Paschal Lessons

As the seasons come and go, we have many reminders that their deepest lessons lift thought out of materiality and bid us lay hold upon things spiritual and eternal. The Easter season has its roots deep in the national existence of the Hebrew people, to whose religious literature we owe so much. In Science and Health (p. 559) we read that the bitter herbs eaten at the Paschal meal by the Israelites symbolized their experiences in seeking their freedom, and "prefigured this perilous passage out of bondage into the El Dorado of faith and hope." This reminds us of their marvelous deliverance from the most terrible bondage, when the faith of their ancestor Abraham sprang up anew in the consciousness of Moses, who led them to freedom. It is scarcely possible to overestimate the greatness of his achievements, for Mrs. Eddy says (Science and Health, p. 200), "Moses advanced a nation to the worship of God in Spirit instead of matter, and illustrated the grand human capacities of being bestowed by immortal Mind." He it was who, after his communion with God in the desert, inspired his people to seek their freedom in reliance upon divine aid, and it is little wonder that after long centuries the passover is still commemorated by the Jews and by others of related faiths.

Christian Scientists gladly acknowledge their debt to all who have helped to open up the way from sense to Soul, and with deepest reverence trace the footsteps of those who have won spiritual victories and recorded their struggles and triumphs for the guidance of others who should come after them. As we read the story of that first passover, mere credulity must give place to faith in man's divinely bestowed possibilities when acting under spiritual law. In Exodus we read of the flight of the people on foot, six hundred thousand men, besides children, also their flocks and herds. We are told of the pursuit by Pharaoh and his army, his "six hundred chosen chariots," with "captains over every one of them." Need we wonder that when the people looked back toward their pursuers, they cried out that it would have been better for them to have perished in Egypt than to have sought freedom at such risk. But Moses trusted Truth, and he bade them have no fear; and as no one ever trusts God in vain, their deliverance came, so that they could sing with joy, "Who is like unto thee, O Lord, ... glorious in holiness, fearful in praises, doing wonders?"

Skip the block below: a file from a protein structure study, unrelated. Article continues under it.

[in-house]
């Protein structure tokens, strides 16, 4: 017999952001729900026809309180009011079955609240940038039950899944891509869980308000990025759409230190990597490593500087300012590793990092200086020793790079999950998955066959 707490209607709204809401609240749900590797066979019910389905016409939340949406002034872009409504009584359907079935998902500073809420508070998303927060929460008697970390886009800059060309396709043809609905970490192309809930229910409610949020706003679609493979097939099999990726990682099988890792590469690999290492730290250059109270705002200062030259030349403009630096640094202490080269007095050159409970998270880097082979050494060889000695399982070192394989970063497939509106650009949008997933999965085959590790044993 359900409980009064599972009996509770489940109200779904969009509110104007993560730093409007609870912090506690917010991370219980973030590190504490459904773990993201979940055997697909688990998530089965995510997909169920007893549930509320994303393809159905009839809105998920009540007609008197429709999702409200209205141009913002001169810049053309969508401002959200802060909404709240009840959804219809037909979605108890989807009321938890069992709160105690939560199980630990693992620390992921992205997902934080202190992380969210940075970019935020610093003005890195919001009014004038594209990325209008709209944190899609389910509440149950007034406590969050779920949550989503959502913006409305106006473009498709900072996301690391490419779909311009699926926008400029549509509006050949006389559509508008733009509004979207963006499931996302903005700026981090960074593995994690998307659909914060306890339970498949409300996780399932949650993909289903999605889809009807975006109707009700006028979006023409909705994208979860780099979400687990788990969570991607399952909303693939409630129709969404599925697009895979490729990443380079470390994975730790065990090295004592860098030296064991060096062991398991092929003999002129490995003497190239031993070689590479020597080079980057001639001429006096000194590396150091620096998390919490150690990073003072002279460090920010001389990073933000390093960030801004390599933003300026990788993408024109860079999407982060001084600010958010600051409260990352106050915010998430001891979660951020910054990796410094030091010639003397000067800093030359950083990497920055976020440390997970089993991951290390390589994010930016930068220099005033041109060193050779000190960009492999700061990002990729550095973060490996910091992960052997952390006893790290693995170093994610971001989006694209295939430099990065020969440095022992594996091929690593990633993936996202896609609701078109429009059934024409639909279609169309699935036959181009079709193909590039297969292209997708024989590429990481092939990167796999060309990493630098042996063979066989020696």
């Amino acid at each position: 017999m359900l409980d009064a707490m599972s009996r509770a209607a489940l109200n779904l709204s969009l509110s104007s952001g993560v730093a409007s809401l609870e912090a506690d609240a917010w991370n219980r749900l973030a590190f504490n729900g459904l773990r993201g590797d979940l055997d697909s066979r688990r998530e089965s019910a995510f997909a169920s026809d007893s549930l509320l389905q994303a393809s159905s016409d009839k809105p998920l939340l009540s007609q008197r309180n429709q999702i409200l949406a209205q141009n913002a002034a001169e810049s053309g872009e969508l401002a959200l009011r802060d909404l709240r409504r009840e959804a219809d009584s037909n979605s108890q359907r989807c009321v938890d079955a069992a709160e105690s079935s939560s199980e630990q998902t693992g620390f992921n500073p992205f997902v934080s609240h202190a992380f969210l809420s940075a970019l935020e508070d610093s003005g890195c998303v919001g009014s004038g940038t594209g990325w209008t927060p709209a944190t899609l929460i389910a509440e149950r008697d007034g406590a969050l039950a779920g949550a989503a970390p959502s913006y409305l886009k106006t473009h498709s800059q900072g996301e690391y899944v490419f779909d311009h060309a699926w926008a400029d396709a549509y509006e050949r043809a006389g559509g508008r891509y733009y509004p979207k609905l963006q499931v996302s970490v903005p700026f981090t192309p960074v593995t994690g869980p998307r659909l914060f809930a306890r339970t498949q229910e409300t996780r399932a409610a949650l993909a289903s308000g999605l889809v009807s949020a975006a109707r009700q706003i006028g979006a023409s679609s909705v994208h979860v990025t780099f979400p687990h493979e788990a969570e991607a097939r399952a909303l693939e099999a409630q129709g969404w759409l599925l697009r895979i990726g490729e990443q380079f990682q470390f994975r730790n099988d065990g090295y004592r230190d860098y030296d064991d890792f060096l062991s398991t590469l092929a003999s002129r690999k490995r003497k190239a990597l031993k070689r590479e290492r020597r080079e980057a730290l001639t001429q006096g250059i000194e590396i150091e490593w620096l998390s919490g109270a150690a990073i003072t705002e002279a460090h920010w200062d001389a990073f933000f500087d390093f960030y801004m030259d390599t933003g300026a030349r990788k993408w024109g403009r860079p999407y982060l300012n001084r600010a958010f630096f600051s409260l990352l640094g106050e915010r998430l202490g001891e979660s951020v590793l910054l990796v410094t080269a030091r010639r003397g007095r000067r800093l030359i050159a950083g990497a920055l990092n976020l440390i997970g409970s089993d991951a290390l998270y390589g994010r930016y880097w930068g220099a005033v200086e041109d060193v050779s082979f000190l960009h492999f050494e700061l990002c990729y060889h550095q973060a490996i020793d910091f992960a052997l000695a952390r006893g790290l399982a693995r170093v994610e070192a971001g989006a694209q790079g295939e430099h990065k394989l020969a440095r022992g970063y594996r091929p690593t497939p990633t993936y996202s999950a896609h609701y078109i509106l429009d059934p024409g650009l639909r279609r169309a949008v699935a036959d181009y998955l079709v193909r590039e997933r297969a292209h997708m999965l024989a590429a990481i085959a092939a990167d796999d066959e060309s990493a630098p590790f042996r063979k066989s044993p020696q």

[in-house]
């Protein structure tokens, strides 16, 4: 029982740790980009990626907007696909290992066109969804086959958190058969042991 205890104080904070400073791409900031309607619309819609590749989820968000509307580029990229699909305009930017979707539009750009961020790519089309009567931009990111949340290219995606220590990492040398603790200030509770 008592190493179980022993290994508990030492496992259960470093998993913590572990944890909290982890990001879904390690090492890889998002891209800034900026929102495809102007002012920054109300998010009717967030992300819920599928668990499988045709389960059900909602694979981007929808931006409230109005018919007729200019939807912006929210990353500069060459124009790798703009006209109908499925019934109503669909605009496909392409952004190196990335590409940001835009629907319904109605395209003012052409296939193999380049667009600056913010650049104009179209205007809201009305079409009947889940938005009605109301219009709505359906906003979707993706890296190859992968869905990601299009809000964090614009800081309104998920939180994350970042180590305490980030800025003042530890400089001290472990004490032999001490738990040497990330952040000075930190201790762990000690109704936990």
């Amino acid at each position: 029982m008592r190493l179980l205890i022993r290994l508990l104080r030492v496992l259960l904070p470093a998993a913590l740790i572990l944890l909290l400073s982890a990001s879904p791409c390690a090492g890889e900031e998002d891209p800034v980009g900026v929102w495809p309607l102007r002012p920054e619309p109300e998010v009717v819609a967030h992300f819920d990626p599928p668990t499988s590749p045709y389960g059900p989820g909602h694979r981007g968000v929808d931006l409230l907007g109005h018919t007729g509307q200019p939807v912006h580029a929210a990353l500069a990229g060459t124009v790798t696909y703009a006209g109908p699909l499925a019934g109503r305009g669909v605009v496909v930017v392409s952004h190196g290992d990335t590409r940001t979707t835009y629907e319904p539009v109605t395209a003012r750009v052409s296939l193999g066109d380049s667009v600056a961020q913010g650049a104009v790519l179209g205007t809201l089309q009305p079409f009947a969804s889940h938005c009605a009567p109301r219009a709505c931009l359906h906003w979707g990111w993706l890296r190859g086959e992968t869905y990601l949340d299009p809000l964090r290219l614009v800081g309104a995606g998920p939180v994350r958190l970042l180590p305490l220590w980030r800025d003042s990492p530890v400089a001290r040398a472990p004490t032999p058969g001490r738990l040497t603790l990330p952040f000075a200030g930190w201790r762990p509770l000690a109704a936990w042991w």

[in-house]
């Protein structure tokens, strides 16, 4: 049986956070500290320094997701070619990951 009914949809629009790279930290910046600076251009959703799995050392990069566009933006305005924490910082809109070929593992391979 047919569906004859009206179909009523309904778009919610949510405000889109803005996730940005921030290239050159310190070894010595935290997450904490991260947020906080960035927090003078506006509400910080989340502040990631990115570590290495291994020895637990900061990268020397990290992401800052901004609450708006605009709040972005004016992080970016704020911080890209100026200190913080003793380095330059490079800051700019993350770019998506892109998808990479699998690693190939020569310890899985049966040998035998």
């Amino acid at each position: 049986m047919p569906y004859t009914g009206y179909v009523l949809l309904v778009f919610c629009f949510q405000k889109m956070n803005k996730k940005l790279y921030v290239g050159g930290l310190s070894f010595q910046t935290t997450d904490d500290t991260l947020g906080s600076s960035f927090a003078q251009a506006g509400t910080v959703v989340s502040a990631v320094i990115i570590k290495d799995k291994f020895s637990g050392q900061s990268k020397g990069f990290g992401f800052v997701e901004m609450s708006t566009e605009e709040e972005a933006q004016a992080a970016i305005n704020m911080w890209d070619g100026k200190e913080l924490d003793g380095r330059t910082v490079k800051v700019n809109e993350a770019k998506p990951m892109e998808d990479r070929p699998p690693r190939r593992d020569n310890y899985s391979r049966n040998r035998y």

As the years rolled on, it would seem that each passover must have meant more and more to the people, that their grasp upon freedom would have grown more vital because it was becoming more spiritual. But such was not the case, save for the faithful few in all the centuries who toiled to keep the light of Truth burning. When Christ Jesus came he offered real freedom to all mankind, but his own people rejected it, declaring they were not in bondage, though a foreign despot ruled over them, and, worst of all, sin, disease, and death held them in hopeless subjection. Great as was the deliverance at the passage of the Red sea, it meant vastly less to the race than did the healing work of the Master, which, as understood in Christian Science, brings to each one healed a sense of man's priceless birthright of health, holiness, happiness,—in a word, real freedom!

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Among the Churches
April 17, 1915

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